GRAPHICS AND SOUND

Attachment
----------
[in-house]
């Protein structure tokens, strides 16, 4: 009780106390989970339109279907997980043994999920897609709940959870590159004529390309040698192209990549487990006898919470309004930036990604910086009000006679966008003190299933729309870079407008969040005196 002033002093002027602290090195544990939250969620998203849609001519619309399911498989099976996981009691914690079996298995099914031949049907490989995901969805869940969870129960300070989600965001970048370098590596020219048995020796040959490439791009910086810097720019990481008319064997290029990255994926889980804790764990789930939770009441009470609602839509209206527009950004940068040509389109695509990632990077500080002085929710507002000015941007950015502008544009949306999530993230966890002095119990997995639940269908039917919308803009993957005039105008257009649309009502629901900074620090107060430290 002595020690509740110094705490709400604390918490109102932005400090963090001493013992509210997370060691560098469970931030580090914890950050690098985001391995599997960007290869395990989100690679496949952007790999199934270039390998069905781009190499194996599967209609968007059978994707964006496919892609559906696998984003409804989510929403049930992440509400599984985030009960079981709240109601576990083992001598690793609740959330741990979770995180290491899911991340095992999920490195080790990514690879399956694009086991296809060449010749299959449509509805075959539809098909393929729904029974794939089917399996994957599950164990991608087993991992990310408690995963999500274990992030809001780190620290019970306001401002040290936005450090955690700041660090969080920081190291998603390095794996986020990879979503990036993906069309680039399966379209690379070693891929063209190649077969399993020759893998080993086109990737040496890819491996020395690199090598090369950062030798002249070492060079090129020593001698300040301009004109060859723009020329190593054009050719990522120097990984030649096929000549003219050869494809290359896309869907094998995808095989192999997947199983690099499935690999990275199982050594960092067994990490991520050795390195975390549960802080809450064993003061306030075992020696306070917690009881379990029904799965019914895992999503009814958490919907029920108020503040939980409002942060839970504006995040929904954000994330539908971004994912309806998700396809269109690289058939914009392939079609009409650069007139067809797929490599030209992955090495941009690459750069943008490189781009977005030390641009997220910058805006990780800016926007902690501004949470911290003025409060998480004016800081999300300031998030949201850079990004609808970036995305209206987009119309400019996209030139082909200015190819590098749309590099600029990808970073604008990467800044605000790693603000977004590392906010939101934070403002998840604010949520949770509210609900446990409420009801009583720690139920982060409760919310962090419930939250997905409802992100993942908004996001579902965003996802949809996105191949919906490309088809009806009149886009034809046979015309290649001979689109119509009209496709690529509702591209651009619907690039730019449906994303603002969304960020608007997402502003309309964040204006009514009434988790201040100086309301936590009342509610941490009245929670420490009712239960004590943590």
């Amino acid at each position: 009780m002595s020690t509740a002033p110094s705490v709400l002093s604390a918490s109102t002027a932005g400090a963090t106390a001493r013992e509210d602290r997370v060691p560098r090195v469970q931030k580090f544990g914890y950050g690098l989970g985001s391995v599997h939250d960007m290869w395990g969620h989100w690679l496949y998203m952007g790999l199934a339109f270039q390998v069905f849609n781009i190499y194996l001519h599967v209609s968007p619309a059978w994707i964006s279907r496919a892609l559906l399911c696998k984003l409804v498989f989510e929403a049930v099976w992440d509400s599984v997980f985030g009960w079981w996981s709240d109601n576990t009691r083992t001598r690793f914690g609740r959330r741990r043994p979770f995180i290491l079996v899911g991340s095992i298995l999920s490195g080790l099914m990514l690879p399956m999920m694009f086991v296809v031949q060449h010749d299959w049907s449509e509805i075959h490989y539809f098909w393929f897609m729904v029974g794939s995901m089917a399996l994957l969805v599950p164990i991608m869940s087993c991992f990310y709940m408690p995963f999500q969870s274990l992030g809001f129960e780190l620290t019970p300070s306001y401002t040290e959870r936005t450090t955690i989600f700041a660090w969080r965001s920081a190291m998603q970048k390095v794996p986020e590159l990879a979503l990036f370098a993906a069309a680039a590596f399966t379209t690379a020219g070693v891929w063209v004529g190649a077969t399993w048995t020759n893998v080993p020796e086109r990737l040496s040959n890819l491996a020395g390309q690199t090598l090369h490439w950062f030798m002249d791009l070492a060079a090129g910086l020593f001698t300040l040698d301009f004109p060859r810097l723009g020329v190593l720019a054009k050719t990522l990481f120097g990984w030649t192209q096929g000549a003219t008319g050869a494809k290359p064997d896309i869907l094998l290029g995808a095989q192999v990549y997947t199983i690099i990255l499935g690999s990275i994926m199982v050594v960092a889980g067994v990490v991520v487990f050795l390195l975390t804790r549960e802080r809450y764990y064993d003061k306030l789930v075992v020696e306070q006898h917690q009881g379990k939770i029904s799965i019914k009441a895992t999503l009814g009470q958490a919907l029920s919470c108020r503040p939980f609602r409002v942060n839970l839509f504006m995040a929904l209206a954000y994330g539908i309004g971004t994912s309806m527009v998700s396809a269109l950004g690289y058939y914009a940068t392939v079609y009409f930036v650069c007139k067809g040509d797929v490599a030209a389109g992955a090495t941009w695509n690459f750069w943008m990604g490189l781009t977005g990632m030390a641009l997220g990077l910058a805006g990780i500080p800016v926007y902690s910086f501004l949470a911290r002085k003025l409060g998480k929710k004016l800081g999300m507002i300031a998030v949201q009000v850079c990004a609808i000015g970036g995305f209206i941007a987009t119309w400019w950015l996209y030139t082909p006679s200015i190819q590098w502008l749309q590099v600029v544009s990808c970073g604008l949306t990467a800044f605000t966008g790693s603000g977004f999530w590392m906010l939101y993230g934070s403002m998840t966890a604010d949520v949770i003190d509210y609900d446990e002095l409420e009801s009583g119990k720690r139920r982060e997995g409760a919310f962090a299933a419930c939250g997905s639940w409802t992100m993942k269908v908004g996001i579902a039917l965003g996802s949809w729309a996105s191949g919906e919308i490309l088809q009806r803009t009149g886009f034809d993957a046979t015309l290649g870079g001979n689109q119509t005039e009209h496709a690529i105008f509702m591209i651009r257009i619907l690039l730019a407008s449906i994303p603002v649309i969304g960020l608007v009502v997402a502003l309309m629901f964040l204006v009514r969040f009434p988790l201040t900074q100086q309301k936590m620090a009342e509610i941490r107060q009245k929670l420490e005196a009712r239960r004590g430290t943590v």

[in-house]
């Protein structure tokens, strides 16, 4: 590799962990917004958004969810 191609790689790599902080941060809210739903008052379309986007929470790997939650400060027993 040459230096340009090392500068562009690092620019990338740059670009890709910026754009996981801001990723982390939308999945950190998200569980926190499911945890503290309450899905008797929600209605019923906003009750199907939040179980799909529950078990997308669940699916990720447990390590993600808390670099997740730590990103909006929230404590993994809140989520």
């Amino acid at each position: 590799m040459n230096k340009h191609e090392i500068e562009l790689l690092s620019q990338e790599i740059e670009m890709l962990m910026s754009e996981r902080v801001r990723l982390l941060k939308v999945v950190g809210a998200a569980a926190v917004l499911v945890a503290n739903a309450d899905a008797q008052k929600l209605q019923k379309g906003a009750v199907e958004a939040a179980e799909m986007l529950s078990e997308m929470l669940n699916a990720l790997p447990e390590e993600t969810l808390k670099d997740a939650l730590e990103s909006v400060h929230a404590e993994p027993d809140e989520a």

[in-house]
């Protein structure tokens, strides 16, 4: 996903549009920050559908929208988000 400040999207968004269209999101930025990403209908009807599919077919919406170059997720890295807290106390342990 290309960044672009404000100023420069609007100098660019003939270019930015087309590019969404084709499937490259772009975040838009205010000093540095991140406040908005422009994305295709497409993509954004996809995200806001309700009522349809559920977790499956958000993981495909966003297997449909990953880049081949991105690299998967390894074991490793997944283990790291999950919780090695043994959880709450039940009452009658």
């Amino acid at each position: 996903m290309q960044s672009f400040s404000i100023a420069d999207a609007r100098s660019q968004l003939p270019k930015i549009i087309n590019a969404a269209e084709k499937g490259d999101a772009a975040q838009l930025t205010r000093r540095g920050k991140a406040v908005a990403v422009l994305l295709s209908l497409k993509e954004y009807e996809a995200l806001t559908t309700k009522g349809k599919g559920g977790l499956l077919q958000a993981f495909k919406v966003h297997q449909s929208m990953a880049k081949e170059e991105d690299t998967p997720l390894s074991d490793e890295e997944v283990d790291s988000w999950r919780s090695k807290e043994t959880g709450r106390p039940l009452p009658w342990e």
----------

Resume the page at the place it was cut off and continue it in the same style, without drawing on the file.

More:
Breach features acceptable graphics for a budget shooter. The four environments are fairly detailed: while certainly not quite up to the level of, say, Bad Company 2, there is plenty of cover to find and subsequently destroy in the outdoor arenas. The buildings exhibit gradual damage as they are shot up, and watching the dynamic explosions take out corners, walls, ceilings, and floors never gets old. The character models that you will see in third-person view when cover is entered look fine, though they have some animation issues when firing around corners. The weapon models are realistic, producing tracers that fly majestically across the battlefield. The sound effects are seemingly accurate as well, though the bullet ricochet effect gets tiresome and the constant insults automatically spewed by your avatar are childish. Overall, Breach delivers a decent package for $15.